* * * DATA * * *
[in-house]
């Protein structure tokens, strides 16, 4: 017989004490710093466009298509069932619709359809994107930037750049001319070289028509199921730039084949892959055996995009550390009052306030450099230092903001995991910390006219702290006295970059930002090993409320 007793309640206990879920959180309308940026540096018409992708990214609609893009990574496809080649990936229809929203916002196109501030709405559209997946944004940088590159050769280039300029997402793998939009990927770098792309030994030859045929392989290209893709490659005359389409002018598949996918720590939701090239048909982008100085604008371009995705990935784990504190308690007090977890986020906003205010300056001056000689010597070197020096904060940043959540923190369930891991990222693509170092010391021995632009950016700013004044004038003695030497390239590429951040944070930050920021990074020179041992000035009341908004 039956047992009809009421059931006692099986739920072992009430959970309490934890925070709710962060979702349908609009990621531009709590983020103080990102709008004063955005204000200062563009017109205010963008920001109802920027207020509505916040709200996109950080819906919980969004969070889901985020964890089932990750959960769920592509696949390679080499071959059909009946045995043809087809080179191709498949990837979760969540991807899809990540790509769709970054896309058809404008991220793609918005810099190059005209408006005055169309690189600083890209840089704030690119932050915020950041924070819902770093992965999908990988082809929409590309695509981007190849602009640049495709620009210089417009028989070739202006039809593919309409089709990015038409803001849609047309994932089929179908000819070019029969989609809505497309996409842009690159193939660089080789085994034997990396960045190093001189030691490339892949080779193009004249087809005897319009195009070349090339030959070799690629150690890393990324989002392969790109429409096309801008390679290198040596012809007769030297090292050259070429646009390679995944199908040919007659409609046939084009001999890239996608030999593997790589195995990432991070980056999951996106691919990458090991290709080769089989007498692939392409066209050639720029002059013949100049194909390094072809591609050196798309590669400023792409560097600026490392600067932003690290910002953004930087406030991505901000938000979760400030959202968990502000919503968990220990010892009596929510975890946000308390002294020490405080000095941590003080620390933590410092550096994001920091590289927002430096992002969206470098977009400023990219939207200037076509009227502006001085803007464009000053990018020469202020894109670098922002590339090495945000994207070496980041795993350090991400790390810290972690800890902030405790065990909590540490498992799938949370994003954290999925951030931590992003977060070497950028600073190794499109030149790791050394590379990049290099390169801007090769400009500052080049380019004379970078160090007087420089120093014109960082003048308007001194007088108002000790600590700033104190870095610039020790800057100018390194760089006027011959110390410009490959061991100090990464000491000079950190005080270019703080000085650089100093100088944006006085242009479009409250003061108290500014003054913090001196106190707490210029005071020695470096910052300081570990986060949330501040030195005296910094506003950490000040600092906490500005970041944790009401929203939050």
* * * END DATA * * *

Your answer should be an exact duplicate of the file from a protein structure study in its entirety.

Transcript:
[in-house]
């Protein structure tokens, strides 16, 4: 017989004490710093466009298509069932619709359809994107930037750049001319070289028509199921730039084949892959055996995009550390009052306030450099230092903001995991910390006219702290006295970059930002090993409320 007793309640206990879920959180309308940026540096018409992708990214609609893009990574496809080649990936229809929203916002196109501030709405559209997946944004940088590159050769280039300029997402793998939009990927770098792309030994030859045929392989290209893709490659005359389409002018598949996918720590939701090239048909982008100085604008371009995705990935784990504190308690007090977890986020906003205010300056001056000689010597070197020096904060940043959540923190369930891991990222693509170092010391021995632009950016700013004044004038003695030497390239590429951040944070930050920021990074020179041992000035009341908004 039956047992009809009421059931006692099986739920072992009430959970309490934890925070709710962060979702349908609009990621531009709590983020103080990102709008004063955005204000200062563009017109205010963008920001109802920027207020509505916040709200996109950080819906919980969004969070889901985020964890089932990750959960769920592509696949390679080499071959059909009946045995043809087809080179191709498949990837979760969540991807899809990540790509769709970054896309058809404008991220793609918005810099190059005209408006005055169309690189600083890209840089704030690119932050915020950041924070819902770093992965999908990988082809929409590309695509981007190849602009640049495709620009210089417009028989070739202006039809593919309409089709990015038409803001849609047309994932089929179908000819070019029969989609809505497309996409842009690159193939660089080789085994034997990396960045190093001189030691490339892949080779193009004249087809005897319009195009070349090339030959070799690629150690890393990324989002392969790109429409096309801008390679290198040596012809007769030297090292050259070429646009390679995944199908040919007659409609046939084009001999890239996608030999593997790589195995990432991070980056999951996106691919990458090991290709080769089989007498692939392409066209050639720029002059013949100049194909390094072809591609050196798309590669400023792409560097600026490392600067932003690290910002953004930087406030991505901000938000979760400030959202968990502000919503968990220990010892009596929510975890946000308390002294020490405080000095941590003080620390933590410092550096994001920091590289927002430096992002969206470098977009400023990219939207200037076509009227502006001085803007464009000053990018020469202020894109670098922002590339090495945000994207070496980041795993350090991400790390810290972690800890902030405790065990909590540490498992799938949370994003954290999925951030931590992003977060070497950028600073190794499109030149790791050394590379990049290099390169801007090769400009500052080049380019004379970078160090007087420089120093014109960082003048308007001194007088108002000790600590700033104190870095610039020790800057100018390194760089006027011959110390410009490959061991100090990464000491000079950190005080270019703080000085650089100093100088944006006085242009479009409250003061108290500014003054913090001196106190707490210029005071020695470096910052300081570990986060949330501040030195005296910094506003950490000040600092906490500005970041944790009401929203939050």